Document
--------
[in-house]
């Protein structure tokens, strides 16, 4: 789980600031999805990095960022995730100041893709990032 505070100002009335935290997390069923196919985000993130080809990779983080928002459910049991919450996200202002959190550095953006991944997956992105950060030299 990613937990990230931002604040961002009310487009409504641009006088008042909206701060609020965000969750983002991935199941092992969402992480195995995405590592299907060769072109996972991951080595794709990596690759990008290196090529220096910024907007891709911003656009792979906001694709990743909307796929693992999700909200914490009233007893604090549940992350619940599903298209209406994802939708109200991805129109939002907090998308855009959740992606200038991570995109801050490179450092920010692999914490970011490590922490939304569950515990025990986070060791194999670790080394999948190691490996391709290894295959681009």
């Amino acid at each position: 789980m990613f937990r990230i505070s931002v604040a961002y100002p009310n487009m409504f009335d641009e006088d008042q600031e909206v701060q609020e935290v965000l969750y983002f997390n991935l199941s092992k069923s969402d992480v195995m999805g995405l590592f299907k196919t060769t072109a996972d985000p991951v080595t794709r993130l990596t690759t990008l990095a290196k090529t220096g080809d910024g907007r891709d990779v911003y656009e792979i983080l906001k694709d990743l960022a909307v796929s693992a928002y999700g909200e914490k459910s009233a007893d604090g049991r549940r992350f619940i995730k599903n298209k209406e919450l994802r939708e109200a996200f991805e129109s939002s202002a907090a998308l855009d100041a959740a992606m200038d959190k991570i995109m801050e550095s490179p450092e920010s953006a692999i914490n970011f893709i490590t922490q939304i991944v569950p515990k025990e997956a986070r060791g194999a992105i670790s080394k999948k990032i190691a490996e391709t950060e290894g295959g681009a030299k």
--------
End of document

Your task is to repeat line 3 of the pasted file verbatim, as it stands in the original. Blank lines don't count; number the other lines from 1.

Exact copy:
């Amino acid at each position: 789980m990613f937990r990230i505070s931002v604040a961002y100002p009310n487009m409504f009335d641009e006088d008042q600031e909206v701060q609020e935290v965000l969750y983002f997390n991935l199941s092992k069923s969402d992480v195995m999805g995405l590592f299907k196919t060769t072109a996972d985000p991951v080595t794709r993130l990596t690759t990008l990095a290196k090529t220096g080809d910024g907007r891709d990779v911003y656009e792979i983080l906001k694709d990743l960022a909307v796929s693992a928002y999700g909200e914490k459910s009233a007893d604090g049991r549940r992350f619940i995730k599903n298209k209406e919450l994802r939708e109200a996200f991805e129109s939002s202002a907090a998308l855009d100041a959740a992606m200038d959190k991570i995109m801050e550095s490179p450092e920010s953006a692999i914490n970011f893709i490590t922490q939304i991944v569950p515990k025990e997956a986070r060791g194999a992105i670790s080394k999948k990032i190691a490996e391709t950060e290894g295959g681009a030299k």